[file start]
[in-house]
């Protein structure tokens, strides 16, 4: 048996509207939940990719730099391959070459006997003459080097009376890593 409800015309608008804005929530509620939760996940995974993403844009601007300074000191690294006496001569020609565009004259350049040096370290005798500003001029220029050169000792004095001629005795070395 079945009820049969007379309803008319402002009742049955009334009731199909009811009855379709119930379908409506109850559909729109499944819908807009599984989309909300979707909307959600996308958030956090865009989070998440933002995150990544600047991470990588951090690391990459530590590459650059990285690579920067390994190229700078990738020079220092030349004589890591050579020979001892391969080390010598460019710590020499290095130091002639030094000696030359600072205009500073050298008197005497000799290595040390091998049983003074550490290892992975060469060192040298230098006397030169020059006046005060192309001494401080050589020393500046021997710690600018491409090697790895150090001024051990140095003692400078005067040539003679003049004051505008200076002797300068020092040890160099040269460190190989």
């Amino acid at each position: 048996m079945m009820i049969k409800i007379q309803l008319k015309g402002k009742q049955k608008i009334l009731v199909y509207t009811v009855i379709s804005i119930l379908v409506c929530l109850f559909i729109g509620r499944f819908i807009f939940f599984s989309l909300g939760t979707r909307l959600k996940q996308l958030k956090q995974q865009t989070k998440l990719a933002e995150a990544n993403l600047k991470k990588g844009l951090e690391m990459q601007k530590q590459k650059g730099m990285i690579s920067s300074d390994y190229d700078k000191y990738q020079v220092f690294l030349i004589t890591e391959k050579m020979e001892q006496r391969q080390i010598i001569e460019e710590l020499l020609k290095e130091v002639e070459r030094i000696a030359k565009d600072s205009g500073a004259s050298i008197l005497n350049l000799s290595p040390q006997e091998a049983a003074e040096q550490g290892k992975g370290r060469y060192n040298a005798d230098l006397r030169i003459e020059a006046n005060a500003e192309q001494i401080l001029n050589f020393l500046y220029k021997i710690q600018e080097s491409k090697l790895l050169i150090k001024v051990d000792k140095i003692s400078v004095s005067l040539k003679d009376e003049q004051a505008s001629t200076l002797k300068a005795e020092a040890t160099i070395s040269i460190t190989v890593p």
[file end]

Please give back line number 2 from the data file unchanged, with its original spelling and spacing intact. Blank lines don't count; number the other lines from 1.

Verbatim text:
């Protein structure tokens, strides 16, 4: 048996509207939940990719730099391959070459006997003459080097009376890593 409800015309608008804005929530509620939760996940995974993403844009601007300074000191690294006496001569020609565009004259350049040096370290005798500003001029220029050169000792004095001629005795070395 079945009820049969007379309803008319402002009742049955009334009731199909009811009855379709119930379908409506109850559909729109499944819908807009599984989309909300979707909307959600996308958030956090865009989070998440933002995150990544600047991470990588951090690391990459530590590459650059990285690579920067390994190229700078990738020079220092030349004589890591050579020979001892391969080390010598460019710590020499290095130091002639030094000696030359600072205009500073050298008197005497000799290595040390091998049983003074550490290892992975060469060192040298230098006397030169020059006046005060192309001494401080050589020393500046021997710690600018491409090697790895150090001024051990140095003692400078005067040539003679003049004051505008200076002797300068020092040890160099040269460190190989």